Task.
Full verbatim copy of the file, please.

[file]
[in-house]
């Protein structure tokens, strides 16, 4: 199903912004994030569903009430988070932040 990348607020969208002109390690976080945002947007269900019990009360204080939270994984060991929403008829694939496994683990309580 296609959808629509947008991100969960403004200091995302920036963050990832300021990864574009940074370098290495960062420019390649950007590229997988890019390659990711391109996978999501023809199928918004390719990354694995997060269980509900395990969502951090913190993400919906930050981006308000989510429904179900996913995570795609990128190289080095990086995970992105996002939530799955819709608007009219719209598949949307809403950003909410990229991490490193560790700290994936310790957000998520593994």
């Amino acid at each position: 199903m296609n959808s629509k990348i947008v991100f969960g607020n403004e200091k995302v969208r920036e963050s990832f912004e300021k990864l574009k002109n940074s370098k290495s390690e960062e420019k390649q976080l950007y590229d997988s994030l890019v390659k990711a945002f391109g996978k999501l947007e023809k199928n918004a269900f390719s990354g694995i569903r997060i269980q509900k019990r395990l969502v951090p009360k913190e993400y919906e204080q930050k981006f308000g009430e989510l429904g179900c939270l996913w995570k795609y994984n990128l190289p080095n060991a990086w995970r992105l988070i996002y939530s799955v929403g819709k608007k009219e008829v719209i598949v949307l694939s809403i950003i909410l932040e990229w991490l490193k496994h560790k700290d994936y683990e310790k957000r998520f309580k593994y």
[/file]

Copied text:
[in-house]
């Protein structure tokens, strides 16, 4: 199903912004994030569903009430988070932040 990348607020969208002109390690976080945002947007269900019990009360204080939270994984060991929403008829694939496994683990309580 296609959808629509947008991100969960403004200091995302920036963050990832300021990864574009940074370098290495960062420019390649950007590229997988890019390659990711391109996978999501023809199928918004390719990354694995997060269980509900395990969502951090913190993400919906930050981006308000989510429904179900996913995570795609990128190289080095990086995970992105996002939530799955819709608007009219719209598949949307809403950003909410990229991490490193560790700290994936310790957000998520593994």
């Amino acid at each position: 199903m296609n959808s629509k990348i947008v991100f969960g607020n403004e200091k995302v969208r920036e963050s990832f912004e300021k990864l574009k002109n940074s370098k290495s390690e960062e420019k390649q976080l950007y590229d997988s994030l890019v390659k990711a945002f391109g996978k999501l947007e023809k199928n918004a269900f390719s990354g694995i569903r997060i269980q509900k019990r395990l969502v951090p009360k913190e993400y919906e204080q930050k981006f308000g009430e989510l429904g179900c939270l996913w995570k795609y994984n990128l190289p080095n060991a990086w995970r992105l988070i996002y939530s799955v929403g819709k608007k009219e008829v719209i598949v949307l694939s809403i950003i909410l932040e990229w991490l490193k496994h560790k700290d994936y683990e310790k957000r998520f309580k593994y």